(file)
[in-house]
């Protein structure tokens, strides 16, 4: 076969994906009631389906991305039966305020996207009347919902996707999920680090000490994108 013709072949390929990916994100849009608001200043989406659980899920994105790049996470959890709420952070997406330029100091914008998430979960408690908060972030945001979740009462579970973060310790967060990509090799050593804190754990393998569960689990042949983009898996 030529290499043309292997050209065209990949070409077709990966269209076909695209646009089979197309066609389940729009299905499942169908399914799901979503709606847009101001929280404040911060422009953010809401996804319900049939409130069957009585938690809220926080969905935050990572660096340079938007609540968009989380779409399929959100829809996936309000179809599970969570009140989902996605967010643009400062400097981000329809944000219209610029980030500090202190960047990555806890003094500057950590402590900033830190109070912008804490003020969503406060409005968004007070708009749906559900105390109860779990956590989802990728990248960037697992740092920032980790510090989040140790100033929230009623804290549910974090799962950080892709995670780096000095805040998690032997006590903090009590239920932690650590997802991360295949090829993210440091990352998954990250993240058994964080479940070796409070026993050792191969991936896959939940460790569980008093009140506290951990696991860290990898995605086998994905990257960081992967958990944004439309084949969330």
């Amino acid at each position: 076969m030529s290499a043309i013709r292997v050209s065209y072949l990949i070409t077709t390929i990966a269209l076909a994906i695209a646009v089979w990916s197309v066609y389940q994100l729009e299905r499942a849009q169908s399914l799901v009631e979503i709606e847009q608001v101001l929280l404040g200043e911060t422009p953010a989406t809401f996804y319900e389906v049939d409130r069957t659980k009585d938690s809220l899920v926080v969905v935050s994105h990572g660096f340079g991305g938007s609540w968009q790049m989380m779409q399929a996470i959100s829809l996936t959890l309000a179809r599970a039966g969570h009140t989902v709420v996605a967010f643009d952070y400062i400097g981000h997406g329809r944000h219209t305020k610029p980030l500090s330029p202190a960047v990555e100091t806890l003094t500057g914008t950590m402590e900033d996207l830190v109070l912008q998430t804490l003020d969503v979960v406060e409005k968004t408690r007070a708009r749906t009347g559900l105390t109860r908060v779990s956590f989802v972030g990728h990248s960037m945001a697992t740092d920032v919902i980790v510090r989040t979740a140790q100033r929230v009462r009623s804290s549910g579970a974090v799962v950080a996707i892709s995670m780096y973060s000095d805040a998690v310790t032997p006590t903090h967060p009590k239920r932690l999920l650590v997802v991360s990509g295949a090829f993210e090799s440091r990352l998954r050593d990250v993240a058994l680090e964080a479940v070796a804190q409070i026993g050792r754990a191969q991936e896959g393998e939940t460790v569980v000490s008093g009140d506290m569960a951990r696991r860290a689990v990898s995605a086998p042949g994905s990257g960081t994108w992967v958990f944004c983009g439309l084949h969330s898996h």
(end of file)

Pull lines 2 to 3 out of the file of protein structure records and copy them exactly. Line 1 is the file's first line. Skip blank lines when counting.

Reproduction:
């Protein structure tokens, strides 16, 4: 076969994906009631389906991305039966305020996207009347919902996707999920680090000490994108 013709072949390929990916994100849009608001200043989406659980899920994105790049996470959890709420952070997406330029100091914008998430979960408690908060972030945001979740009462579970973060310790967060990509090799050593804190754990393998569960689990042949983009898996 030529290499043309292997050209065209990949070409077709990966269209076909695209646009089979197309066609389940729009299905499942169908399914799901979503709606847009101001929280404040911060422009953010809401996804319900049939409130069957009585938690809220926080969905935050990572660096340079938007609540968009989380779409399929959100829809996936309000179809599970969570009140989902996605967010643009400062400097981000329809944000219209610029980030500090202190960047990555806890003094500057950590402590900033830190109070912008804490003020969503406060409005968004007070708009749906559900105390109860779990956590989802990728990248960037697992740092920032980790510090989040140790100033929230009623804290549910974090799962950080892709995670780096000095805040998690032997006590903090009590239920932690650590997802991360295949090829993210440091990352998954990250993240058994964080479940070796409070026993050792191969991936896959939940460790569980008093009140506290951990696991860290990898995605086998994905990257960081992967958990944004439309084949969330």
């Amino acid at each position: 076969m030529s290499a043309i013709r292997v050209s065209y072949l990949i070409t077709t390929i990966a269209l076909a994906i695209a646009v089979w990916s197309v066609y389940q994100l729009e299905r499942a849009q169908s399914l799901v009631e979503i709606e847009q608001v101001l929280l404040g200043e911060t422009p953010a989406t809401f996804y319900e389906v049939d409130r069957t659980k009585d938690s809220l899920v926080v969905v935050s994105h990572g660096f340079g991305g938007s609540w968009q790049m989380m779409q399929a996470i959100s829809l996936t959890l309000a179809r599970a039966g969570h009140t989902v709420v996605a967010f643009d952070y400062i400097g981000h997406g329809r944000h219209t305020k610029p980030l500090s330029p202190a960047v990555e100091t806890l003094t500057g914008t950590m402590e900033d996207l830190v109070l912008q998430t804490l003020d969503v979960v406060e409005k968004t408690r007070a708009r749906t009347g559900l105390t109860r908060v779990s956590f989802v972030g990728h990248s960037m945001a697992t740092d920032v919902i980790v510090r989040t979740a140790q100033r929230v009462r009623s804290s549910g579970a974090v799962v950080a996707i892709s995670m780096y973060s000095d805040a998690v310790t032997p006590t903090h967060p009590k239920r932690l999920l650590v997802v991360s990509g295949a090829f993210e090799s440091r990352l998954r050593d990250v993240a058994l680090e964080a479940v070796a804190q409070i026993g050792r754990a191969q991936e896959g393998e939940t460790v569980v000490s008093g009140d506290m569960a951990r696991r860290a689990v990898s995605a086998p042949g994905s990257g960081t994108w992967v958990f944004c983009g439309l084949h969330s898996h």